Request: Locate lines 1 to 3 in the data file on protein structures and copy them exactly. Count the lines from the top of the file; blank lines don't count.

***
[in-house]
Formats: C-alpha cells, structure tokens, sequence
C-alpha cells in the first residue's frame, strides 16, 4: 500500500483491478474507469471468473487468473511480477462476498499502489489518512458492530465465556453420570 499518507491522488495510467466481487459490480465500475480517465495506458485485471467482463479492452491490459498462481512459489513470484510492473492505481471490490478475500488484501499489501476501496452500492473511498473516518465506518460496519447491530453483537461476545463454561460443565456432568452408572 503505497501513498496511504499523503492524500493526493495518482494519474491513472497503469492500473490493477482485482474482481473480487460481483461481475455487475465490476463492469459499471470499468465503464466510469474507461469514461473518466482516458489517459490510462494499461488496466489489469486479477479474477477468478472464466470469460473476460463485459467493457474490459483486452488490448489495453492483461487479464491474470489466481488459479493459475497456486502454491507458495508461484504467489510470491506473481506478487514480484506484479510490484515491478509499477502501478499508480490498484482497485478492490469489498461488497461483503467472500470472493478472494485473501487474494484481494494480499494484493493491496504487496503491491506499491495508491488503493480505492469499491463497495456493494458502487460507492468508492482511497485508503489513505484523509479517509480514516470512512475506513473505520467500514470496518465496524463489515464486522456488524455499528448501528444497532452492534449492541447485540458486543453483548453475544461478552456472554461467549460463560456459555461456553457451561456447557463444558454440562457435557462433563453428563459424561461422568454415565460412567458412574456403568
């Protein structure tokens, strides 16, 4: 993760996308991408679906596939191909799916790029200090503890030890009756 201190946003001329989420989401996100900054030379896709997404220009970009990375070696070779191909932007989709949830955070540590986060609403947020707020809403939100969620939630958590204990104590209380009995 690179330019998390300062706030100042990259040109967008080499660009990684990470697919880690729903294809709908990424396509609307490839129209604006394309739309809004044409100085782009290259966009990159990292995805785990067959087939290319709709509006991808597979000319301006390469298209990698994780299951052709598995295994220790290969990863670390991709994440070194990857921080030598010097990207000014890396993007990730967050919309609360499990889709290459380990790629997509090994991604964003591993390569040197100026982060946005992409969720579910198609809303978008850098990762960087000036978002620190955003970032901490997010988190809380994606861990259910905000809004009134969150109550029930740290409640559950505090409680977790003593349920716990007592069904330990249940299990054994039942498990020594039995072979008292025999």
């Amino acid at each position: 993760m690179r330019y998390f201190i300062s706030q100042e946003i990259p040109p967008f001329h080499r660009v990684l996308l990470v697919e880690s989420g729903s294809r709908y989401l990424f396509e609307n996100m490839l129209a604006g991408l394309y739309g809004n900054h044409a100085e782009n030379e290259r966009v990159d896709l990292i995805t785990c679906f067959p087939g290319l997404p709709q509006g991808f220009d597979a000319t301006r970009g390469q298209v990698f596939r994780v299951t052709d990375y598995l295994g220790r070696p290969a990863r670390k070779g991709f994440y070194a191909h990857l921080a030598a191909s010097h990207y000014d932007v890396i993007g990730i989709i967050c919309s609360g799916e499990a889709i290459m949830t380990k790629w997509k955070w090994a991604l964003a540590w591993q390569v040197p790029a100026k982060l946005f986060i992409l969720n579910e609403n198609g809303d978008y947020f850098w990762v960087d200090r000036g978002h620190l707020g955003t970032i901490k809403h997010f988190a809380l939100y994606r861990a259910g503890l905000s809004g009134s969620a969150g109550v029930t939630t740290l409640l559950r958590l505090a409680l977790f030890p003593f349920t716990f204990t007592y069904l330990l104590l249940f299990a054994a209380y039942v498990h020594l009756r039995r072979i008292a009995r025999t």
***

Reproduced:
[in-house]
Formats: C-alpha cells, structure tokens, sequence
C-alpha cells in the first residue's frame, strides 16, 4: 500500500483491478474507469471468473487468473511480477462476498499502489489518512458492530465465556453420570 499518507491522488495510467466481487459490480465500475480517465495506458485485471467482463479492452491490459498462481512459489513470484510492473492505481471490490478475500488484501499489501476501496452500492473511498473516518465506518460496519447491530453483537461476545463454561460443565456432568452408572 503505497501513498496511504499523503492524500493526493495518482494519474491513472497503469492500473490493477482485482474482481473480487460481483461481475455487475465490476463492469459499471470499468465503464466510469474507461469514461473518466482516458489517459490510462494499461488496466489489469486479477479474477477468478472464466470469460473476460463485459467493457474490459483486452488490448489495453492483461487479464491474470489466481488459479493459475497456486502454491507458495508461484504467489510470491506473481506478487514480484506484479510490484515491478509499477502501478499508480490498484482497485478492490469489498461488497461483503467472500470472493478472494485473501487474494484481494494480499494484493493491496504487496503491491506499491495508491488503493480505492469499491463497495456493494458502487460507492468508492482511497485508503489513505484523509479517509480514516470512512475506513473505520467500514470496518465496524463489515464486522456488524455499528448501528444497532452492534449492541447485540458486543453483548453475544461478552456472554461467549460463560456459555461456553457451561456447557463444558454440562457435557462433563453428563459424561461422568454415565460412567458412574456403568